Editor's comment

Why are diesel sales falling?

Published:  26 January, 2016

Was the emissions scandal a nail in the coffin for the diesel engine? With Renault now having the finger of suspicion pointed at them the question has been raised again. Yet it could simply be down to the fact that the public are falling out of love with the fuel and have been doing so before cheat devices were discovered.

The future of diesel has been under question for a little while. It was once the cheaper alternative to petrol, however the fuel became more expensive at the pump and then VMs started producing smaller, more efficient turbo-based petrol engines that could almost match diesel in their economy, while producing fewer greenhouse gases. Regulations have tightened too with Euro 5 rules requiring the use of a DPF, something many drivers are struggling with when using their cars on short distances.

The 2015 SMMT figures also revealed that market share of diesel and petrol was equal with a 48% market share. It was almost lost in the report that while 2015 was a record year with sales of vehicles reaching over 2.6 million units; diesel only achieved a 3% rise, while petrol sales grew by 8.4%. In 2014, diesel had a share of 49.8% with sales of 1,240,287 vehicles while petrol was at 48.8% with sales of 1,184,409, a difference of 56,078. This establishes diesel as the king when it comes to engine choice in 2014. The fuel also outsold petrol in 2013, 2012 and 2011. However in 2015, petrol vehicles outsold diesel by 6,986 units, a modest amount but enough to ensure the market share was even.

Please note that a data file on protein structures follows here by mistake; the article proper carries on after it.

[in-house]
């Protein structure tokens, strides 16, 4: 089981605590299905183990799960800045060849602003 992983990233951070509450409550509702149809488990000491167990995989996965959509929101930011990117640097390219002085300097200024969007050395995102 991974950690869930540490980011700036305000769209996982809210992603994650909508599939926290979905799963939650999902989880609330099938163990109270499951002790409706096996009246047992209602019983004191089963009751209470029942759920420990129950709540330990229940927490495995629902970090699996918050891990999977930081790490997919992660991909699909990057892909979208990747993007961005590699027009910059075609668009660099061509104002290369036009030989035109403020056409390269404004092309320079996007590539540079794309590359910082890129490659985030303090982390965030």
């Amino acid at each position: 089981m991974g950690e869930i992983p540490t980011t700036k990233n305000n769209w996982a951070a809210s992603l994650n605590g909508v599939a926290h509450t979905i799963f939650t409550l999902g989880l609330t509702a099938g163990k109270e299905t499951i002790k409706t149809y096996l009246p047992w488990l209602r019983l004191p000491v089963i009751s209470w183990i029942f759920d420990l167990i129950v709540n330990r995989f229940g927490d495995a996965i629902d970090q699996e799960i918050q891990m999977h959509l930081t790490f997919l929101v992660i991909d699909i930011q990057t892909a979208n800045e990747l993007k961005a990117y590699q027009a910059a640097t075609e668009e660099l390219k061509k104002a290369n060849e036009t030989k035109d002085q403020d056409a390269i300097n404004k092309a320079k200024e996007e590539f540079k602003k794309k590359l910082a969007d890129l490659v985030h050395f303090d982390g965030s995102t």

I don’t suggest that the emissions scandal had an effect on the overall sales of diesels, in fact since petrol outsold diesel in September (when new registrations were released and a trend that occurred in 2014), diesel sales were higher in October, November and December. Does this therefore mean that the public is falling out of love with diesel? If they are, it may not be due to emissions but just better technology elsewhere. AFV sales have risen strongly and with more efficient petrol engines, the fuel may well be feeling the heat for a while to come.

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